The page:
Resistance is commonly defined as the “psychological and physical capacity of an athlete to counter fatigue”, but also plays a special role in relation to our sport in particular.During a tennis match players uses their Resistance Capacity to run to and hit the ball countless times, but also, and most importantly, to recover from fatigue between one point and the next and during more prolonged pauses, such as the change of ends (intervals and pauses, in fact, help the player's body to restore what they have expended during the previous rally in terms of fatigue).
Long and short term Resistance is defined as one of the most important factors in conditioning a tennis player's performance, and requires close attention on the part of coaches.
Up to now Resistance training has always taken the form of long, tiring running, swimming, cycling, and cross-country skiing sessions, but for several years now it has also been possible to improve it on the tennis court through special exercises involving almost all the major muscle groups.
The methodology that must be followed in order to make the training suggested here successful is continuity: between the end of one exercise and the beginning of another a tennis player must run around the tennis court two or three times in order to bring down their heart rate as much as possible (the number of beats per minute varies greatly according to age and the level of the player's training; for example, between 150 and 160 beats per minute are considered effective for a 30-year-old subject with an average level of training).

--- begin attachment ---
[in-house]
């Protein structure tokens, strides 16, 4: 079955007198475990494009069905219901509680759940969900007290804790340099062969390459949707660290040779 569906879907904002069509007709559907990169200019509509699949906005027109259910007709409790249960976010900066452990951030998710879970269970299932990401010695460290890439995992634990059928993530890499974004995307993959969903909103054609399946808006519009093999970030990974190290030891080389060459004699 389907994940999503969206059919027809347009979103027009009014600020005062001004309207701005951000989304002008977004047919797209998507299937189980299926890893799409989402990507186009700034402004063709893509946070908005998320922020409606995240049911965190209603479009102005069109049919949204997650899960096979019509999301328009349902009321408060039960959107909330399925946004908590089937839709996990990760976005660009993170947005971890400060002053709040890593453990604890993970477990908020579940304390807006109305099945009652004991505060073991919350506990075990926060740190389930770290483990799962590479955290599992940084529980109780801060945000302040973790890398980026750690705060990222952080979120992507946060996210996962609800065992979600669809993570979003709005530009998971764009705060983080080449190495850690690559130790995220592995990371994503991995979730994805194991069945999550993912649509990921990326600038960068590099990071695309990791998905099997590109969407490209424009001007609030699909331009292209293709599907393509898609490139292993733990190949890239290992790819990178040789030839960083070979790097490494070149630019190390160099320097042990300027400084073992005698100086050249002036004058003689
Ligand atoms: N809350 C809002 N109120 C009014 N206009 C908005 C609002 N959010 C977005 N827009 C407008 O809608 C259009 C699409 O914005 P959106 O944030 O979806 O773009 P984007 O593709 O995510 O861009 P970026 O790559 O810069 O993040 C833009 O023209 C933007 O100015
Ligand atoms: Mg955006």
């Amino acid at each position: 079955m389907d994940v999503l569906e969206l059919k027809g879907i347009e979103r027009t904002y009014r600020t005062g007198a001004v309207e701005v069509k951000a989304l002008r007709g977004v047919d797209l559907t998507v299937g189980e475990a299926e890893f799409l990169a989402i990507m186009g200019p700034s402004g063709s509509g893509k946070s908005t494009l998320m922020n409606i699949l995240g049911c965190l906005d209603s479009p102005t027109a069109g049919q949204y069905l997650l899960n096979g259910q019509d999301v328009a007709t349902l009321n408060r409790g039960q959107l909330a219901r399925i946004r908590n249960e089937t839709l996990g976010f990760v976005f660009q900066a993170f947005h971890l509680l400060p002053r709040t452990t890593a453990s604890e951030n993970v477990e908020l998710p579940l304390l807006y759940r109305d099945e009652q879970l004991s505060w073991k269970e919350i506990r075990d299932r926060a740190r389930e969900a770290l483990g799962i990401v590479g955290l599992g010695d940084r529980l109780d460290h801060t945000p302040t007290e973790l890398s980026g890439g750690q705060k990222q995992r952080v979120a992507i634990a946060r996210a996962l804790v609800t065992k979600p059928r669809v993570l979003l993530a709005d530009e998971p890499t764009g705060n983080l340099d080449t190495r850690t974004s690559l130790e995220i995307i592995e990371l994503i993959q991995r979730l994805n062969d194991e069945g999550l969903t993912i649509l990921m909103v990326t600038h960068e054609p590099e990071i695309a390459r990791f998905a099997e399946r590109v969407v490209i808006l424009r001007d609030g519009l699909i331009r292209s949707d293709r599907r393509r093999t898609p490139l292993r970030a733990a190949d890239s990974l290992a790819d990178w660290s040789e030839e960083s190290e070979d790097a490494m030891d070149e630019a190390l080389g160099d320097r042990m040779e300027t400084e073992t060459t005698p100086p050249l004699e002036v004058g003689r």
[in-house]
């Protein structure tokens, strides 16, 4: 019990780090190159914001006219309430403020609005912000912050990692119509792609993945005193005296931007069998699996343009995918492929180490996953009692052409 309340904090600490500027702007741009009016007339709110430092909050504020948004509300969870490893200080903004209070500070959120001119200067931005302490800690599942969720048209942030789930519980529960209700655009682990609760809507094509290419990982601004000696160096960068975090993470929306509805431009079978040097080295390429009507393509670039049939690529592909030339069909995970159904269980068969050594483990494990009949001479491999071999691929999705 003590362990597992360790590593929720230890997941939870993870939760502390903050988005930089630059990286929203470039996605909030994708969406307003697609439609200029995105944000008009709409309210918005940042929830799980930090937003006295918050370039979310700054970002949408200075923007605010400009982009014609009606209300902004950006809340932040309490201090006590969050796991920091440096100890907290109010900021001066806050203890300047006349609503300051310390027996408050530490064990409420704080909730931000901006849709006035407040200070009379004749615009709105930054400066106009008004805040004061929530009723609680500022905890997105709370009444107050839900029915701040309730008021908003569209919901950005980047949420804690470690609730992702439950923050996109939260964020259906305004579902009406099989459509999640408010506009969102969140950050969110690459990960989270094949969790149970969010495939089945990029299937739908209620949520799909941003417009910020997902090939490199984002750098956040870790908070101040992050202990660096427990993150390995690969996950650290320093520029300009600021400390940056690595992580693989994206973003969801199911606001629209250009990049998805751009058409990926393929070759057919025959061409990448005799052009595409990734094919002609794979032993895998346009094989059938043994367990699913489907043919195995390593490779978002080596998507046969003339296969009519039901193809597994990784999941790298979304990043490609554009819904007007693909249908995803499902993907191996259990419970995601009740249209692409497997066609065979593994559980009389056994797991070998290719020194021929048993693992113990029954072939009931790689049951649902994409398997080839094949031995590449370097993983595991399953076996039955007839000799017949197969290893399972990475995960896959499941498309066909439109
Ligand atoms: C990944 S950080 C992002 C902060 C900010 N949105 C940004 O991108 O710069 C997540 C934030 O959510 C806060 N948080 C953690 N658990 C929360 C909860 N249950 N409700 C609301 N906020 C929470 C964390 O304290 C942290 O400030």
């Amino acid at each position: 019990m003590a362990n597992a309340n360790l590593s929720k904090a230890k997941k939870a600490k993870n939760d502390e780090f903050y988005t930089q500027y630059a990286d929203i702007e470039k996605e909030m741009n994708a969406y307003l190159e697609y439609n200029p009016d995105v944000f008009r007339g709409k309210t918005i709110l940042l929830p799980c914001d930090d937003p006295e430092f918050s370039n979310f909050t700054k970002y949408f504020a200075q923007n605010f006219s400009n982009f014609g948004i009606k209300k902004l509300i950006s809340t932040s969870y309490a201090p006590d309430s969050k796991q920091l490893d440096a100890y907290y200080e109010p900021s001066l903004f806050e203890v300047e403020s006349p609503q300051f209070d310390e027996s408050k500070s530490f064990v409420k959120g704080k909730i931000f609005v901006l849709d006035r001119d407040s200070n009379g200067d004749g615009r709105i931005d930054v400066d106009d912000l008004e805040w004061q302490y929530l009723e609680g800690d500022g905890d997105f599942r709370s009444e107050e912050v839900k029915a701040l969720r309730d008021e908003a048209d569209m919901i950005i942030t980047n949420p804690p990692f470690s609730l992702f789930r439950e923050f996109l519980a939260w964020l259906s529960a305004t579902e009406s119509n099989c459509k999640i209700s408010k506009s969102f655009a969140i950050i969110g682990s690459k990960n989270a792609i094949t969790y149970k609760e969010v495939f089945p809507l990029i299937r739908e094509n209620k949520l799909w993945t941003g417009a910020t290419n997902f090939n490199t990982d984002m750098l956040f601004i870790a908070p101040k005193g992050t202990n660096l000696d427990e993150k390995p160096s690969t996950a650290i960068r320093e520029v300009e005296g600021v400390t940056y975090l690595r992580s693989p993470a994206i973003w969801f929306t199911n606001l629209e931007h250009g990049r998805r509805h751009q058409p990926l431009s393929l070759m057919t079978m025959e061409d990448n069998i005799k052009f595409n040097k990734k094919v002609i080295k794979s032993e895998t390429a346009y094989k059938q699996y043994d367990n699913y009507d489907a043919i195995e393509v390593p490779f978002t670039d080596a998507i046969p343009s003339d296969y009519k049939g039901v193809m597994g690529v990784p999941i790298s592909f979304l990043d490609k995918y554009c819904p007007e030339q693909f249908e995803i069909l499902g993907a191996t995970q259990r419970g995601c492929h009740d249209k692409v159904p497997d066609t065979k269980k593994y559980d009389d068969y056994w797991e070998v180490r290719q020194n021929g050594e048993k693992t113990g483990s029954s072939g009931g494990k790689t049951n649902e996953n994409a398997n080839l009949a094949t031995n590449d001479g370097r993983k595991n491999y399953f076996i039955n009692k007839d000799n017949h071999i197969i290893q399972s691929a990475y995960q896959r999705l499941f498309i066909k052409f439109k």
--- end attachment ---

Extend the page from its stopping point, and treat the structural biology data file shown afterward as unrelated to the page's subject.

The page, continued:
Here are some on-court exercises for developing Resistance that are essential for any player wanting to get through even the most gruelling of matches:
1) Side step with a weighted ball. The player starts at the back of the court side-stepping quickly and flexing and stretching their arms while holding a weighted ball. The weight of the ball during this exercise is also subjective, while the number of repetitions of this special sideways movement allows the tennis player's heart rate to rise sufficiently. After between 2 and 3 repetitions drop the ball and run around the court.
2) Forward bends with twists and a weighted ball. The tennis player holds the weighted ball in their hand and moves towards the net taking long strides and fully bending their knees. While bending they should turn their chest towards the front knee and hold the ball to the side. After two or three repetitions of these bends run around the tennis court as usual. In this exercise it is fundamental to take long strides and to bend the knees fully while twisting the chest by 90° and holding the ball out to the side.
3) Continuous sprints picking the ball up off the ground. The tennis player sprints from the centre of the court towards the tramlines, running to collect the first of between 10 and 12 balls placed in a semi-circle on the ground. After collecting them, sprint to put them in the basket on the ground in the centre of the court. Repeat the sprinting and ball-collecting sequences for at least 1 minute to make your heart rate rise significantly. Be careful not to flex your chest forward to collect the balls on the ground because the legs must be bent correctly.